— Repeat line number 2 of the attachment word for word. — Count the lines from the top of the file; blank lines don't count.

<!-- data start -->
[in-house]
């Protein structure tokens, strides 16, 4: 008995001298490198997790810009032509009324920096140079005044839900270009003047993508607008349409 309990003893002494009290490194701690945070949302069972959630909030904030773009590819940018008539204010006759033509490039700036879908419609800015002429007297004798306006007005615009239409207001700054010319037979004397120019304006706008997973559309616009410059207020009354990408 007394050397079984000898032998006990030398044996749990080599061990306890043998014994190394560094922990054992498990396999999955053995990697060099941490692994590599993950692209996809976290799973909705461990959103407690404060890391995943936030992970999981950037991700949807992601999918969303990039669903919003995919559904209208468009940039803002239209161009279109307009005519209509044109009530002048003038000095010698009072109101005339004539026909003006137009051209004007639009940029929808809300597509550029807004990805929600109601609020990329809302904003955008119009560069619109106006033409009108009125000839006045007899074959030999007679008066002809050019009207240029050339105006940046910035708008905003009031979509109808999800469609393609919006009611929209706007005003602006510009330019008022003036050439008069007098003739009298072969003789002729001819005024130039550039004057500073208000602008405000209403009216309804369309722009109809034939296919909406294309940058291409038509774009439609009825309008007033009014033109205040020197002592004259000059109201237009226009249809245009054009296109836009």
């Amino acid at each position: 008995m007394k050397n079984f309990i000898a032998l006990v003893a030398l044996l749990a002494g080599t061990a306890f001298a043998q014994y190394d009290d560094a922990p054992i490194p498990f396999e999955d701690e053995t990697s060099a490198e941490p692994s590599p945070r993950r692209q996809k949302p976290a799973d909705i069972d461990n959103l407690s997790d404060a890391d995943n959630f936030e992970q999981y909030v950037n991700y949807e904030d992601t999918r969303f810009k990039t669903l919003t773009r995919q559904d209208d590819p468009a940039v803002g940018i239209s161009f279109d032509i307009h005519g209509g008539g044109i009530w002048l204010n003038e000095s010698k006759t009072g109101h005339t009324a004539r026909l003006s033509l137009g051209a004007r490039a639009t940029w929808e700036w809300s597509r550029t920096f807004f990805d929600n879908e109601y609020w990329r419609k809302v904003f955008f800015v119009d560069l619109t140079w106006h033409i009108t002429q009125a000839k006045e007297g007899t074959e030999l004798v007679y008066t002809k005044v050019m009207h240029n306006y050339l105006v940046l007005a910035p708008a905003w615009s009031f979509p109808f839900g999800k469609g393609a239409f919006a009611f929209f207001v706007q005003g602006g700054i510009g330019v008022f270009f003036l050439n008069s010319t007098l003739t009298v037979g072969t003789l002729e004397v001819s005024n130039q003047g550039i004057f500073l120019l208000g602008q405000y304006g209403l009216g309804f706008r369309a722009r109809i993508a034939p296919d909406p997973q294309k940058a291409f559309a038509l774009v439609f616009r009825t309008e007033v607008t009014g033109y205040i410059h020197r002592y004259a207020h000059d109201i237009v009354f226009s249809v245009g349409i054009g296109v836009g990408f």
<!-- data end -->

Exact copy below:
């Protein structure tokens, strides 16, 4: 008995001298490198997790810009032509009324920096140079005044839900270009003047993508607008349409 309990003893002494009290490194701690945070949302069972959630909030904030773009590819940018008539204010006759033509490039700036879908419609800015002429007297004798306006007005615009239409207001700054010319037979004397120019304006706008997973559309616009410059207020009354990408 007394050397079984000898032998006990030398044996749990080599061990306890043998014994190394560094922990054992498990396999999955053995990697060099941490692994590599993950692209996809976290799973909705461990959103407690404060890391995943936030992970999981950037991700949807992601999918969303990039669903919003995919559904209208468009940039803002239209161009279109307009005519209509044109009530002048003038000095010698009072109101005339004539026909003006137009051209004007639009940029929808809300597509550029807004990805929600109601609020990329809302904003955008119009560069619109106006033409009108009125000839006045007899074959030999007679008066002809050019009207240029050339105006940046910035708008905003009031979509109808999800469609393609919006009611929209706007005003602006510009330019008022003036050439008069007098003739009298072969003789002729001819005024130039550039004057500073208000602008405000209403009216309804369309722009109809034939296919909406294309940058291409038509774009439609009825309008007033009014033109205040020197002592004259000059109201237009226009249809245009054009296109836009």